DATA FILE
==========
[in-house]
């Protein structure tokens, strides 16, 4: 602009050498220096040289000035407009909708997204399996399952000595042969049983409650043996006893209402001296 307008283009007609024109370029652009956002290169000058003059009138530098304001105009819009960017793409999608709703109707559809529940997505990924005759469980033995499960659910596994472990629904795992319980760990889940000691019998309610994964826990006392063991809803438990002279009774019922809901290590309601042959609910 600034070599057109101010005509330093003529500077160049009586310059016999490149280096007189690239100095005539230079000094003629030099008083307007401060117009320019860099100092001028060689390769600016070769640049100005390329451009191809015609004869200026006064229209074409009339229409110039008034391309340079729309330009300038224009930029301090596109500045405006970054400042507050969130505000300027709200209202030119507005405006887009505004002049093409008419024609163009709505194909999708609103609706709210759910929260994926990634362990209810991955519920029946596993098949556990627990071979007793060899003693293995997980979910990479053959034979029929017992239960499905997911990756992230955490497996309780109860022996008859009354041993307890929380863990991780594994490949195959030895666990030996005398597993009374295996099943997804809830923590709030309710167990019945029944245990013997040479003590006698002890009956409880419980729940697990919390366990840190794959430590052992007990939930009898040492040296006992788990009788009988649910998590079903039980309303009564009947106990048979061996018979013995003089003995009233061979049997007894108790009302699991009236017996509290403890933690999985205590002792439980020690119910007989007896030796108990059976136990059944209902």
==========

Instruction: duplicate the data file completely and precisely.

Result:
[in-house]
């Protein structure tokens, strides 16, 4: 602009050498220096040289000035407009909708997204399996399952000595042969049983409650043996006893209402001296 307008283009007609024109370029652009956002290169000058003059009138530098304001105009819009960017793409999608709703109707559809529940997505990924005759469980033995499960659910596994472990629904795992319980760990889940000691019998309610994964826990006392063991809803438990002279009774019922809901290590309601042959609910 600034070599057109101010005509330093003529500077160049009586310059016999490149280096007189690239100095005539230079000094003629030099008083307007401060117009320019860099100092001028060689390769600016070769640049100005390329451009191809015609004869200026006064229209074409009339229409110039008034391309340079729309330009300038224009930029301090596109500045405006970054400042507050969130505000300027709200209202030119507005405006887009505004002049093409008419024609163009709505194909999708609103609706709210759910929260994926990634362990209810991955519920029946596993098949556990627990071979007793060899003693293995997980979910990479053959034979029929017992239960499905997911990756992230955490497996309780109860022996008859009354041993307890929380863990991780594994490949195959030895666990030996005398597993009374295996099943997804809830923590709030309710167990019945029944245990013997040479003590006698002890009956409880419980729940697990919390366990840190794959430590052992007990939930009898040492040296006992788990009788009988649910998590079903039980309303009564009947106990048979061996018979013995003089003995009233061979049997007894108790009302699991009236017996509290403890933690999985205590002792439980020690119910007989007896030796108990059976136990059944209902």